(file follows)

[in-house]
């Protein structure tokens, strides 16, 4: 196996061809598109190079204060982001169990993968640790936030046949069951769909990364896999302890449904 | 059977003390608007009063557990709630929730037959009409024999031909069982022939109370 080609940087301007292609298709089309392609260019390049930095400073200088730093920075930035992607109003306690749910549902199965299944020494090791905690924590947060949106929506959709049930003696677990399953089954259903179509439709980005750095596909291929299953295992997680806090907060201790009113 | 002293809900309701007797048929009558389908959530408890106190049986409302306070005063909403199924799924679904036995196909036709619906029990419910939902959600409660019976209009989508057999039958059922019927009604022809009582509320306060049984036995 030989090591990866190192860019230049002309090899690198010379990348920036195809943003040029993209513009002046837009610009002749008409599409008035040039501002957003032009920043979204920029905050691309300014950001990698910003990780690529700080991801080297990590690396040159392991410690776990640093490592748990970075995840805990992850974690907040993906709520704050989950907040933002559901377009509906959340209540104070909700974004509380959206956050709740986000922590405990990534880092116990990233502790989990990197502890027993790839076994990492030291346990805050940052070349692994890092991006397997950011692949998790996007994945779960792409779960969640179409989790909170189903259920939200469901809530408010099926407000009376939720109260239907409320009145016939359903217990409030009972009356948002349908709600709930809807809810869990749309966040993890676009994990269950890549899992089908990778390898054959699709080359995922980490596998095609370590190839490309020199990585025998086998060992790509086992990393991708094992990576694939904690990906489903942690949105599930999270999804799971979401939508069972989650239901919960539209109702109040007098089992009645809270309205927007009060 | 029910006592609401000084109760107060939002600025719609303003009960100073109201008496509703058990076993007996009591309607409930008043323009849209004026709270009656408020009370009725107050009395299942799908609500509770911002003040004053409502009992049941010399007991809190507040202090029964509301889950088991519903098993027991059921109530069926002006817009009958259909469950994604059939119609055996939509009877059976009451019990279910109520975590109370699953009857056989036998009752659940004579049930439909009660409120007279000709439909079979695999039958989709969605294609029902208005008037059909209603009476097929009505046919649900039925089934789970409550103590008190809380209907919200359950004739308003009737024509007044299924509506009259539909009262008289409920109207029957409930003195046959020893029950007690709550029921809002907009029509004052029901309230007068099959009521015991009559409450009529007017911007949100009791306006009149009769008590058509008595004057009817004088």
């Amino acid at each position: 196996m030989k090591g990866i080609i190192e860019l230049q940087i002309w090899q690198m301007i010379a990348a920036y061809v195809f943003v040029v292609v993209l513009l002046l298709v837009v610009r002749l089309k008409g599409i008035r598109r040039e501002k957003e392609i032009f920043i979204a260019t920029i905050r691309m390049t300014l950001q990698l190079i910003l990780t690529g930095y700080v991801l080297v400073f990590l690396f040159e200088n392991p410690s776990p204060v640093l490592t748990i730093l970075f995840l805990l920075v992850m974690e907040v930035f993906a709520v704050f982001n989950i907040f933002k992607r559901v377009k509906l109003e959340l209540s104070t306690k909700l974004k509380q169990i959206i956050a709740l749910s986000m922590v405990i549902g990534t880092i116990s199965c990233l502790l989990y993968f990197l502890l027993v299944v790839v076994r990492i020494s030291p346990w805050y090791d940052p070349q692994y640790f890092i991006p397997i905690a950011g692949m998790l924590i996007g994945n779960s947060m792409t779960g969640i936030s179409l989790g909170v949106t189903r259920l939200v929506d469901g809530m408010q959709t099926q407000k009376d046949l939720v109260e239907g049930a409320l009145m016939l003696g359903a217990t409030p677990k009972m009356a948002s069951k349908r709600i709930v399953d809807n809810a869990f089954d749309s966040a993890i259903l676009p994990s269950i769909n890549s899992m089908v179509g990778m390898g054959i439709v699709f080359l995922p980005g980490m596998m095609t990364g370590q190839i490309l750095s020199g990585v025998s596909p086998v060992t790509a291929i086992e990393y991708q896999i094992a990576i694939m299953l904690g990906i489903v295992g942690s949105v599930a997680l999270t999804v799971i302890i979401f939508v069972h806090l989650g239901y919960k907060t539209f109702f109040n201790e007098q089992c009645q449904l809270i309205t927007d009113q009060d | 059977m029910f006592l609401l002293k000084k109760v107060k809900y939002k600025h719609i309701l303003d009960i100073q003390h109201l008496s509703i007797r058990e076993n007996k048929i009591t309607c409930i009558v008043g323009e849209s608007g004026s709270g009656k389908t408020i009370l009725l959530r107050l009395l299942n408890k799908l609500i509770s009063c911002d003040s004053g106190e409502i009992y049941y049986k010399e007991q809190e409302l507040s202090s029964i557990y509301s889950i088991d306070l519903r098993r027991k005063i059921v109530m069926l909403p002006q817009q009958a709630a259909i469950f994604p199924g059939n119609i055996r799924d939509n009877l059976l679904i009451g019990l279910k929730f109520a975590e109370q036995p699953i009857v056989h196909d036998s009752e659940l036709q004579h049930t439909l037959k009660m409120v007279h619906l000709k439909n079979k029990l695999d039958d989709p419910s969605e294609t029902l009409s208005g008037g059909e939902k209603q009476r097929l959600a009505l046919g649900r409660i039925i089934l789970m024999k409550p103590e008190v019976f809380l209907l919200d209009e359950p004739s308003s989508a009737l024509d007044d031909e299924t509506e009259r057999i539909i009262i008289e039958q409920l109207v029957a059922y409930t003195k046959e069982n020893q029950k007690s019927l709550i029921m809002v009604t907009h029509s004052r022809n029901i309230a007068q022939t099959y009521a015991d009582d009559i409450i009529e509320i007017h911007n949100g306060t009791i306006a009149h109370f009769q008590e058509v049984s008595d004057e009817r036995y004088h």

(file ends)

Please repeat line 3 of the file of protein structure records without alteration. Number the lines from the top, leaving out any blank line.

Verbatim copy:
């Amino acid at each position: 196996m030989k090591g990866i080609i190192e860019l230049q940087i002309w090899q690198m301007i010379a990348a920036y061809v195809f943003v040029v292609v993209l513009l002046l298709v837009v610009r002749l089309k008409g599409i008035r598109r040039e501002k957003e392609i032009f920043i979204a260019t920029i905050r691309m390049t300014l950001q990698l190079i910003l990780t690529g930095y700080v991801l080297v400073f990590l690396f040159e200088n392991p410690s776990p204060v640093l490592t748990i730093l970075f995840l805990l920075v992850m974690e907040v930035f993906a709520v704050f982001n989950i907040f933002k992607r559901v377009k509906l109003e959340l209540s104070t306690k909700l974004k509380q169990i959206i956050a709740l749910s986000m922590v405990i549902g990534t880092i116990s199965c990233l502790l989990y993968f990197l502890l027993v299944v790839v076994r990492i020494s030291p346990w805050y090791d940052p070349q692994y640790f890092i991006p397997i905690a950011g692949m998790l924590i996007g994945n779960s947060m792409t779960g969640i936030s179409l989790g909170v949106t189903r259920l939200v929506d469901g809530m408010q959709t099926q407000k009376d046949l939720v109260e239907g049930a409320l009145m016939l003696g359903a217990t409030p677990k009972m009356a948002s069951k349908r709600i709930v399953d809807n809810a869990f089954d749309s966040a993890i259903l676009p994990s269950i769909n890549s899992m089908v179509g990778m390898g054959i439709v699709f080359l995922p980005g980490m596998m095609t990364g370590q190839i490309l750095s020199g990585v025998s596909p086998v060992t790509a291929i086992e990393y991708q896999i094992a990576i694939m299953l904690g990906i489903v295992g942690s949105v599930a997680l999270t999804v799971i302890i979401f939508v069972h806090l989650g239901y919960k907060t539209f109702f109040n201790e007098q089992c009645q449904l809270i309205t927007d009113q009060d | 059977m029910f006592l609401l002293k000084k109760v107060k809900y939002k600025h719609i309701l303003d009960i100073q003390h109201l008496s509703i007797r058990e076993n007996k048929i009591t309607c409930i009558v008043g323009e849209s608007g004026s709270g009656k389908t408020i009370l009725l959530r107050l009395l299942n408890k799908l609500i509770s009063c911002d003040s004053g106190e409502i009992y049941y049986k010399e007991q809190e409302l507040s202090s029964i557990y509301s889950i088991d306070l519903r098993r027991k005063i059921v109530m069926l909403p002006q817009q009958a709630a259909i469950f994604p199924g059939n119609i055996r799924d939509n009877l059976l679904i009451g019990l279910k929730f109520a975590e109370q036995p699953i009857v056989h196909d036998s009752e659940l036709q004579h049930t439909l037959k009660m409120v007279h619906l000709k439909n079979k029990l695999d039958d989709p419910s969605e294609t029902l009409s208005g008037g059909e939902k209603q009476r097929l959600a009505l046919g649900r409660i039925i089934l789970m024999k409550p103590e008190v019976f809380l209907l919200d209009e359950p004739s308003s989508a009737l024509d007044d031909e299924t509506e009259r057999i539909i009262i008289e039958q409920l109207v029957a059922y409930t003195k046959e069982n020893q029950k007690s019927l709550i029921m809002v009604t907009h029509s004052r022809n029901i309230a007068q022939t099959y009521a015991d009582d009559i409450i009529e509320i007017h911007n949100g306060t009791i306006a009149h109370f009769q008590e058509v049984s008595d004057e009817r036995y004088h």